Trump Admin Trying To Bring Back Pre-Existing Conditions, After Trump Promised Many Times Not To

Attorney General Jeff Sessions claimed on June 7 that Obamacare’s protections for people with pre-existing conditions were unconstitutional in a filing in a federal court in Texas (video below).

Sessions’ filing claims that a bill signed by President Donald Trump in December 2017 — that reduced the penalty for not buying health insurance coverage (individual mandate) to zero — also gets rid of protections for people with preexisting conditions, notes The Washington Post.

Sessions claims that because the tax penalty is zero, it’s no longer a tax (the US Supreme Court ruled it was a tax in 2012), and is supposedly unconstitutional.

Sessions’ twisted logic is that the individual mandate cannot be separated from consumer protections, so the section of Obamacare that protects people with pre-existing conditions is also unconstitutional.

However, Sessions does nor want the court to rule until 2019 after the congressional midterm elections in an apparent effort to protect Republican seats.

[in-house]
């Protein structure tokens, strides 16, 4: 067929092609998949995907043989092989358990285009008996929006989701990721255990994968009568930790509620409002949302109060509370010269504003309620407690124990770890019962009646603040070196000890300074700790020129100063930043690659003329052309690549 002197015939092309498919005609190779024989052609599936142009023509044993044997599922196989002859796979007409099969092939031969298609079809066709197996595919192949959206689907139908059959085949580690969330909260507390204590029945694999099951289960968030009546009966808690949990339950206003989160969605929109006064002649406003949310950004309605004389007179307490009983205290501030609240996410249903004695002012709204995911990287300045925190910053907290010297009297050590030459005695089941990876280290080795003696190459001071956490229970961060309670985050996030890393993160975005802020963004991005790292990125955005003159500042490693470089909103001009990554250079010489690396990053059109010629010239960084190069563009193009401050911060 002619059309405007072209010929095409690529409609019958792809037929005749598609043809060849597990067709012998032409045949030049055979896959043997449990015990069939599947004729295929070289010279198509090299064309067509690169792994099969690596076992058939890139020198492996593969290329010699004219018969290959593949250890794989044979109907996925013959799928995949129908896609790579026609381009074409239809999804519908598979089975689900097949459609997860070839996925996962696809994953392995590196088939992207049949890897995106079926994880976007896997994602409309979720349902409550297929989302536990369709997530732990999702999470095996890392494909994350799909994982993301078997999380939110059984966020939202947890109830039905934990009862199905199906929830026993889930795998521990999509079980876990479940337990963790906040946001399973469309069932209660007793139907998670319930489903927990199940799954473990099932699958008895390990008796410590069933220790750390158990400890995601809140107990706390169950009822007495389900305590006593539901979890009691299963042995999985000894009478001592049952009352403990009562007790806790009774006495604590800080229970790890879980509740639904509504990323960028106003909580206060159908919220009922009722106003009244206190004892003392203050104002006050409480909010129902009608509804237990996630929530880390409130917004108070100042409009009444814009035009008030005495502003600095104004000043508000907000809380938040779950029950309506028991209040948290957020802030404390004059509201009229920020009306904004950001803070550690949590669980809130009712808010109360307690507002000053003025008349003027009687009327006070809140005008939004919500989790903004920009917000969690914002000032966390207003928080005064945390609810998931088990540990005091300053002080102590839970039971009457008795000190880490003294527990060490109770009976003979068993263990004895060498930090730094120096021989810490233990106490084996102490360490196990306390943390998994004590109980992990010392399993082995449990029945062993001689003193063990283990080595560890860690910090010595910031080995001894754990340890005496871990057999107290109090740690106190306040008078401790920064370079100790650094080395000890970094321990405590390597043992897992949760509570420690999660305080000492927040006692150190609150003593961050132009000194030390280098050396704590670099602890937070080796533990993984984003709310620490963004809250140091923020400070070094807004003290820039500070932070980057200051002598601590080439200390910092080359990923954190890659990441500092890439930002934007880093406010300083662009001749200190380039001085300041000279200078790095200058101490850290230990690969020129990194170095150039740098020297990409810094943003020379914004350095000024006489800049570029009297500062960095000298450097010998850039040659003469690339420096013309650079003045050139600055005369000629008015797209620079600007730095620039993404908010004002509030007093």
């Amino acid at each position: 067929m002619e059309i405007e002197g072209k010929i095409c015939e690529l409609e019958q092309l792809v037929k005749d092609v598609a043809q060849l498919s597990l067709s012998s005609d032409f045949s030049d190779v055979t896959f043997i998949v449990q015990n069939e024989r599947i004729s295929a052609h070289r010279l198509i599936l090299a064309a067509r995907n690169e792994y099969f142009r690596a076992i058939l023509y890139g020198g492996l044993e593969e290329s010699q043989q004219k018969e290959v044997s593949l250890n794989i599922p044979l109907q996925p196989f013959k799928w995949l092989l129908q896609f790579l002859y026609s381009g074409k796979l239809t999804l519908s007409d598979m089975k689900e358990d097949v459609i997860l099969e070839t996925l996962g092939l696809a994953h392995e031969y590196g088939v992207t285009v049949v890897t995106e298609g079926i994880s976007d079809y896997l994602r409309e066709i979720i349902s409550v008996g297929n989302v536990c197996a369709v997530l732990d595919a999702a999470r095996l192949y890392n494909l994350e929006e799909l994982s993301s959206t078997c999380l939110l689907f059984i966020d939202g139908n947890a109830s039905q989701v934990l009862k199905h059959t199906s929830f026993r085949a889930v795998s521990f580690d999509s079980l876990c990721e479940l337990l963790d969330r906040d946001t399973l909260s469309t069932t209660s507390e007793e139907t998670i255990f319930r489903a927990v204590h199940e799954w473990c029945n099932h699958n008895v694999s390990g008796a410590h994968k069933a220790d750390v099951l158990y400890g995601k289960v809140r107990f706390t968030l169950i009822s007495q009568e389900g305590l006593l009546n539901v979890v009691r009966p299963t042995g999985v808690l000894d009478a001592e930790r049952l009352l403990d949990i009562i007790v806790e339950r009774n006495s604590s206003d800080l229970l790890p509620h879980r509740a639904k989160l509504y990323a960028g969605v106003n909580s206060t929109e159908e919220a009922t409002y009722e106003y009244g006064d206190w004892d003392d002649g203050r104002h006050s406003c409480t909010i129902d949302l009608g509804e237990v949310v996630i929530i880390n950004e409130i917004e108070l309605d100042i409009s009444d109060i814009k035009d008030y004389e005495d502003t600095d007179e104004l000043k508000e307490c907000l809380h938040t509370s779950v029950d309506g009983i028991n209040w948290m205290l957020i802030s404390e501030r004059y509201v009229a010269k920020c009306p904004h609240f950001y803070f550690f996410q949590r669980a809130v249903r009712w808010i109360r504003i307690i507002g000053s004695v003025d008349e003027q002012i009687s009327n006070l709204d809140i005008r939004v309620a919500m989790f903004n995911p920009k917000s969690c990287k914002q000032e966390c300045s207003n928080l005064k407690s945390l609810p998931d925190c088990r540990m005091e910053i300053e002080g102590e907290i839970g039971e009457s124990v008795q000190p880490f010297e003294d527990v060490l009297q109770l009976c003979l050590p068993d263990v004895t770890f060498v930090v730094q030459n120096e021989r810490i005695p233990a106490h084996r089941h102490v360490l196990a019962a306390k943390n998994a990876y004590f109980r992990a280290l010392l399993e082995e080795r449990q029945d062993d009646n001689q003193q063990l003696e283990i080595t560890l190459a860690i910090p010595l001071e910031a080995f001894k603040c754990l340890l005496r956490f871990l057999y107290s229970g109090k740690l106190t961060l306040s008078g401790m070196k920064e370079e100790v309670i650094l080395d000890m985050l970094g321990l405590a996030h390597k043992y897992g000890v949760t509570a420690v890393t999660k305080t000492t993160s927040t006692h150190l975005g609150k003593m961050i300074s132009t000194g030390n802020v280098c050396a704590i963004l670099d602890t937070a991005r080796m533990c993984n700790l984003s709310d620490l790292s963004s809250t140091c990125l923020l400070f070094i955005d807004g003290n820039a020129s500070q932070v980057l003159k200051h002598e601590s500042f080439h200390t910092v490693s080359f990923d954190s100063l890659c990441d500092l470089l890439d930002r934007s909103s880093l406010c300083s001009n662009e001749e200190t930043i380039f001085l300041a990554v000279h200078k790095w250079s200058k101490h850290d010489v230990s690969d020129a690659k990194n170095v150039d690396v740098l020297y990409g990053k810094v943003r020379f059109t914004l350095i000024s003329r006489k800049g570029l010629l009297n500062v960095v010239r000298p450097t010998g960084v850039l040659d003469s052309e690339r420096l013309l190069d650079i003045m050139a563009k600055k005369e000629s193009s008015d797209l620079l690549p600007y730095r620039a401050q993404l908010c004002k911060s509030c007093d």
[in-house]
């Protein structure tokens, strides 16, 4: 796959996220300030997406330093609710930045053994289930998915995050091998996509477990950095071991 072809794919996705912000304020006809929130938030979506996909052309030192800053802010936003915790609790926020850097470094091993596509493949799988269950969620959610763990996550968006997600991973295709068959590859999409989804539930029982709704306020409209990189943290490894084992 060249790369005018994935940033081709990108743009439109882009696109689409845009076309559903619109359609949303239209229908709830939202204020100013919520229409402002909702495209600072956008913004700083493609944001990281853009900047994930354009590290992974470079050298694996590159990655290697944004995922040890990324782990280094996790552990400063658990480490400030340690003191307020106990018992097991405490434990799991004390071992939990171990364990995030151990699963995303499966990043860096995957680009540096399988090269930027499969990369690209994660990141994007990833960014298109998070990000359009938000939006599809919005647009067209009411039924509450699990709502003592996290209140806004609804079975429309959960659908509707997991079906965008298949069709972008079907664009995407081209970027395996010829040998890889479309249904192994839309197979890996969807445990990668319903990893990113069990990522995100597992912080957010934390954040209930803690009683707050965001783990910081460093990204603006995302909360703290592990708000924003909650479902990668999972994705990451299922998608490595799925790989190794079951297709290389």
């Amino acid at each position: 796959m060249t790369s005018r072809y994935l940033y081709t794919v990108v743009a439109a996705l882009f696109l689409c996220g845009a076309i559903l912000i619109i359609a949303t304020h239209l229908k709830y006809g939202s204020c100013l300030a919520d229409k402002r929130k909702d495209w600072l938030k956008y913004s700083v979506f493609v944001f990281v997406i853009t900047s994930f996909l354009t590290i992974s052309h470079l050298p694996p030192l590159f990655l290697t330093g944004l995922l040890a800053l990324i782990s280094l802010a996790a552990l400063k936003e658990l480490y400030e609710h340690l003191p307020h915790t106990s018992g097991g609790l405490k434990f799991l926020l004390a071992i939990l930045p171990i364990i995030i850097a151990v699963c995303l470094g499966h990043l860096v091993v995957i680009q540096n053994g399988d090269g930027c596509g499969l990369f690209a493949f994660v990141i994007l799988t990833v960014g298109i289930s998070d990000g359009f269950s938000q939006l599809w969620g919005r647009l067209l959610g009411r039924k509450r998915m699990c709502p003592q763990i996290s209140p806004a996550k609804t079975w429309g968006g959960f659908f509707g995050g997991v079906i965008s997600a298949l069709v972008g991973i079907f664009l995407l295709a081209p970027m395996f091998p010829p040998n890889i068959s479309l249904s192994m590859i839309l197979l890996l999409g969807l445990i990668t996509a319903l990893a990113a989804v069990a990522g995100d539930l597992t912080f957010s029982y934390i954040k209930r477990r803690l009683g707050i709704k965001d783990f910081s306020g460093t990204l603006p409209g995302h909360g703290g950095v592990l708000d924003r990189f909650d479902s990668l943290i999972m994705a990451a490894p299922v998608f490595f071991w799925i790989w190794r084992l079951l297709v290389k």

All of this contradicts Trump, who said in 2016 that he would keep the protections, noted CNN:

I want to keep pre-existing conditions. I think we need it. I think it’s a modern age. And I think we have to have it.

Trump told “60 Minutes” in November 2016 that he would protect people with pre-existing conditions (video below).

Trump also told The Wall Street Journal in November 2016 that he wanted to keep certain parts of Obamacare, including the protection for people with pre-existing conditions.

Trump told Congress the same promise in February 2017 (video below via C-Span):

First, we should ensure that Americans with pre-existing conditions have access to coverage and that we have a stable transition for Americans currently enrolled in the health care exchanges.

Trump told “Face The Nation” in April 2017 that he would not sign a Republican Obamacare bill without protections for pre-existing conditions (video below):

Pre-existing conditions are in the bill. I mandated it, I said it has to be.

If the federal court rules for Sessions and Trump, then health insurance companies will be able to deny sick people health coverage for preexisting medical conditions, charge sick people high rates and make charge older people sky-high premiums.

(Sources: CNN, CBS Evening News/YouTube, The Wall Street Journal, Face The Nation/YouTube, C-SPAN, The Washington Post)

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